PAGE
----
In the wake of the COVID-19 pandemic, questions regarding the meaning and purpose of life are felt most intensely. A best seller published in 1946, Man’s Search for Meaning is written by Viktor Frankl (Frankl, 2008), a Holocaust survivor who narrates his experience in the concentration camps of Nazi Germany during the Second World War. The scope of this review is to briefly explore the author and his book, summarise the major concepts of this two-part book, and critically evaluate some of the concepts.
The Author & His Book
Viktor Emil Frankl (1905–1997), a 20th-century Jewish psychiatrist, established logotherapy, a form of existential psychology. He was born in Vienna and received his MD and PhD degrees in psychiatry and neurology, focusing on areas of suicide and depression. As a medical student in his late 20s, he virtually eliminated suicide among high school students through counselling. He was asked to head the suicide-prevention department of General Hospital in Vienna, and ultimately became the head of the neurological department at the Rothschild Hospital.
In 1942, Frankl and his parents, wife, and brother were arrested and sent to the Thereisienstadt concentration camp where Frankl’s father died within six months. In the next three years, Frankl moved between four concentration camps. When his camp was liberated in 1945, he learned all his immediate family members were dead except his sister who had immigrated to Australia. Frankl used his experiences in the camps to develop his theory of logotherapy, and spent most of his later career studying existential therapy. He believed that despite dehumanising conditions, life still had meaning and suffering had a purpose. Furthermore, he believed a person could survive extreme physical suffering through the spiritual self, which could not be affected by external forces. (Viktor Frankl Biography, n.d.)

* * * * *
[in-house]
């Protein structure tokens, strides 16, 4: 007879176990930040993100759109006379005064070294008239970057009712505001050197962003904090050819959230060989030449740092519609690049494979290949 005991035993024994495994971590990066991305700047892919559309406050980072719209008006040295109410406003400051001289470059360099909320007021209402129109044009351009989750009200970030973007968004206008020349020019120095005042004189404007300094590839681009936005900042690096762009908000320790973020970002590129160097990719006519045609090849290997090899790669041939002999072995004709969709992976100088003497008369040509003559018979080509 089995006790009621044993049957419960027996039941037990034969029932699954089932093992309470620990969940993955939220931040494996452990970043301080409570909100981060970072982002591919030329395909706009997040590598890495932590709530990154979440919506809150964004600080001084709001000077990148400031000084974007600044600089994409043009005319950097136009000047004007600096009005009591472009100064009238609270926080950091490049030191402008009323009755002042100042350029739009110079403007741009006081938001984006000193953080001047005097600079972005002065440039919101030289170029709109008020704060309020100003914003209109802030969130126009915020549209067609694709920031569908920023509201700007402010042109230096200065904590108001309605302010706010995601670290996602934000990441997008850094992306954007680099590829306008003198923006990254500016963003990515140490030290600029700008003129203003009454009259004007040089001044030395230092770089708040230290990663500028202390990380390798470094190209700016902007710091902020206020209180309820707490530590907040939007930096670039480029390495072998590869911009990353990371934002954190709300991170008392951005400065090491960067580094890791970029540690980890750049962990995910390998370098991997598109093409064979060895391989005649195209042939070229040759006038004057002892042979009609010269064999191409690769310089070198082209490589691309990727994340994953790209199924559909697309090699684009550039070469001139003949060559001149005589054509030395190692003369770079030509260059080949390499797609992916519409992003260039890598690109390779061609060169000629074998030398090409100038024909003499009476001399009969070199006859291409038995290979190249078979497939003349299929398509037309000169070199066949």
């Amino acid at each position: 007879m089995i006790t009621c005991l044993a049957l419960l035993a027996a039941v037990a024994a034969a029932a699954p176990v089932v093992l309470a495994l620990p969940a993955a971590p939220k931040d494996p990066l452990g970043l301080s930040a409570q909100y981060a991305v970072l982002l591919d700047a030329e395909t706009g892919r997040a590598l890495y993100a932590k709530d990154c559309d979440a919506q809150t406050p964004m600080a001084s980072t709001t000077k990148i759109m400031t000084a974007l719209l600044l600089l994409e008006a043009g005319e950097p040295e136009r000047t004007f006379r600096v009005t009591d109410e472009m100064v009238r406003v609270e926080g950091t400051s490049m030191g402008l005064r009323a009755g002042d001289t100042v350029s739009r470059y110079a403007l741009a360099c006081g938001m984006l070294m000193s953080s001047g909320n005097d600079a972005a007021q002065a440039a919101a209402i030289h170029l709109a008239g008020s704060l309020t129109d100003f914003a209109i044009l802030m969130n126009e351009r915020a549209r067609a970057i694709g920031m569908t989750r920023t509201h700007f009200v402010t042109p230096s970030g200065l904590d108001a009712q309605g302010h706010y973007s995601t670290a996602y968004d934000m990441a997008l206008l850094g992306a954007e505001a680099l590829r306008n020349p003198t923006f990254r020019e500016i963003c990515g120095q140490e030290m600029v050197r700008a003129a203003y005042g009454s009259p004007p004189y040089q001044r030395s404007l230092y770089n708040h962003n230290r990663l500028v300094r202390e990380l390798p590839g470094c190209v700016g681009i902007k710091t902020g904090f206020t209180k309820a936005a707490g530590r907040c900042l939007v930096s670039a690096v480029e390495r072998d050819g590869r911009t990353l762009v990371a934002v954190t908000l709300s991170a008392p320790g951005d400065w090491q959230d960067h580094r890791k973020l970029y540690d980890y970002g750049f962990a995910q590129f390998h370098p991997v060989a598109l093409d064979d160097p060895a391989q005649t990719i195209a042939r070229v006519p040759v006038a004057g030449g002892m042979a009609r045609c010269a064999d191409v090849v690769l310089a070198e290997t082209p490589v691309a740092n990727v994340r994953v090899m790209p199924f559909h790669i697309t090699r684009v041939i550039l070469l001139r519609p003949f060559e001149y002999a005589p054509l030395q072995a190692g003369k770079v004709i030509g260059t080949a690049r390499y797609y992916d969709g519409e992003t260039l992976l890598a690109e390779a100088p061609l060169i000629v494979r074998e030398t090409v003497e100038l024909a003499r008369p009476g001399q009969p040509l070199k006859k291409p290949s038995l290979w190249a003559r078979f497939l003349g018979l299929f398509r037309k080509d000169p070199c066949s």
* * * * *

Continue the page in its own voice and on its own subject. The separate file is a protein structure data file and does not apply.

Man’s Search for Meaning is a groundbreaking book that details his perspective of living through concentration camps. The first part is divided into three major sections, each of which assess the three phases of the inmate’s mental reactions to camp life—shock, relative apathy, and post-liberation psychology which includes depersonalisation, bitterness, moral distortion, and disillusionment. The second part briefly explores logotherapy.